Tierra del Fuego, Patagonia - Chile & Argentina

An expedition cruise through the fabled Tierra del Fuego archipelago is a wonderful way to experience the remote beauty and extraordinary wilderness of this region. En-route to the legendary Cape Horn - the meeting point of the Atlantic and Pacific oceans, you will visit pristine Patagonian forests, sail through the dramatic Glacier Alley and even discover a small archaeological site, thought to date back some 10,000 years. There will also, of course, be a close encounter with a remote Magellanic penguin colony at Magdalena Island.

Alternatively, those visiting Ushuaia in Argentina, but not departing on a multi-day cruise, can see Magellanic penguins up close at Martillo Island, on a day trip from the world's southernmost city. As well as enjoying panoramic vistas of the landscape here, there will be the opportunity to observe seals, albatrosses and various other sea birds. Alternatively, from the base of Punta Arenas in Chile you can reach the aforementioned Magdalena Island on a day trip.

Discover Tierra del Fuego in Argentina and Chile.

where to see penguins in the wild - Isla MagdelenaMagellanic Penguins, Isla Magdalena in Tierra del Fuego (photo by Vera & Jean-Christophe)

Punta Tombo & Peninsula Valdes, Patagonia - Argentina

Further north, on the rocky eastern coast of Argentina, is the Punta Tombo National Reserve, in the heart of Welsh Patagonia. Located around 80 miles from the town of Trelew, Punta Tombo is home to what is considered to be the largest and most important breeding colony of Magellanic Penguins on the continent. From September each year thousands of birds begin to arrive, migrating south to nest and staying until mid-March.

As well as the mass of penguins, it is also possible to see a variety of sea birds, including gulls, skuas and cormorants, as well as roaming guanacos. Before returning to Trelew you can also visit the typical Welsh settlement of Gaiman, in the Chubut River Valley, where you can enjoy a traditional Welsh afternoon tea.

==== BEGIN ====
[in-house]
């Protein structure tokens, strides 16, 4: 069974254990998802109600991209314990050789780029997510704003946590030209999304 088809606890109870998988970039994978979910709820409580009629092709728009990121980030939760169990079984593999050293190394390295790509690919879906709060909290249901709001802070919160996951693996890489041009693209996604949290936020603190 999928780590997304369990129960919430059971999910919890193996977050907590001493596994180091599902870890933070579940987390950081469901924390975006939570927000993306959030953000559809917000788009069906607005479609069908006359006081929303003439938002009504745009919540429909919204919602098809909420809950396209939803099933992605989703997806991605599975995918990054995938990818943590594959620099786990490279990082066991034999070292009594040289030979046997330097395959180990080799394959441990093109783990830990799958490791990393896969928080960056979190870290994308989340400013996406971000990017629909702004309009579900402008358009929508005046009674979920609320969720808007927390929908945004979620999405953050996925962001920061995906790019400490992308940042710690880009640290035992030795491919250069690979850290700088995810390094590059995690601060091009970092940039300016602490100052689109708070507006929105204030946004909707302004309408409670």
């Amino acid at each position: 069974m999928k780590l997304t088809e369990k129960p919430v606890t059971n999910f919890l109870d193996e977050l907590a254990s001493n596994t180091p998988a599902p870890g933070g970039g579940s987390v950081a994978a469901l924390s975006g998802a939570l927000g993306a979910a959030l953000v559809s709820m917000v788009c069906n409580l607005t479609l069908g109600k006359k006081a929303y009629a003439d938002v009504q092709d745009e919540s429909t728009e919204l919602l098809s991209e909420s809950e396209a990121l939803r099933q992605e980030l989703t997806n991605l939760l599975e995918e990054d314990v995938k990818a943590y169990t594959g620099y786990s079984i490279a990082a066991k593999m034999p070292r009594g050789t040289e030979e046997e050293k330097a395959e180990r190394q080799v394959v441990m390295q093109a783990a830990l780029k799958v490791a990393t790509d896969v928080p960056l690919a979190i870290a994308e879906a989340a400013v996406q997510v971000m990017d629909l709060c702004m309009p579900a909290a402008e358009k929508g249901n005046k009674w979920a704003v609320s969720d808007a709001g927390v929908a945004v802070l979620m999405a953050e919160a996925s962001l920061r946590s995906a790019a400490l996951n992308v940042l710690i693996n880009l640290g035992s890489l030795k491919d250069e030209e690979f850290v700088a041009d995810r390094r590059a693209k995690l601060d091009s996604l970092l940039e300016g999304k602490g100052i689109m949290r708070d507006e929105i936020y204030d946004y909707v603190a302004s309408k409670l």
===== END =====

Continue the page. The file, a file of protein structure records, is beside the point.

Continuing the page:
Punta Tombo can easily be combined with a visit to the nearby Peninsula Valdes, where you can observe Magellanic penguins, sea lions, elephant seals, Southern Right whales and orcas at close quarters. 

Paracas & Ballestas Islands - Peru

A short flight down the Peruvian coast from the capital Lima is the Paracas National Reserve, an area of protected land which extends out into the Pacific Ocean. Boat trips depart from the village of El Chaco and carry visitors out into the waters of the reserve and on towards Ballestas Islands. Among the residents competing for space here we find a great abundance of pelicans, sea lions, fur seals, a variety of migratory birds and, naturally, charming Humboldt penguins. Whilst you cannot actually go on to Ballestas Islands without permits, the boats provide excellent vantage points from which to observe and photograph the wildlife.

Paracas can combine perfectly with a flight over the mysterious and ancient Nazca Lines, a glimpse of which can be seen from the boat. It also provides a viable alternative to those who do not have the time or budget to visit the Galapagos Islands, but who would like to get closer to the continent's sea birds and marine life whilst visiting Peru.

Visit Paracas & the Ballestas Islands

where to see penguins in the wild - PeruHumboldt Penguins on Ballestas Island (photo by Frank_am_Main)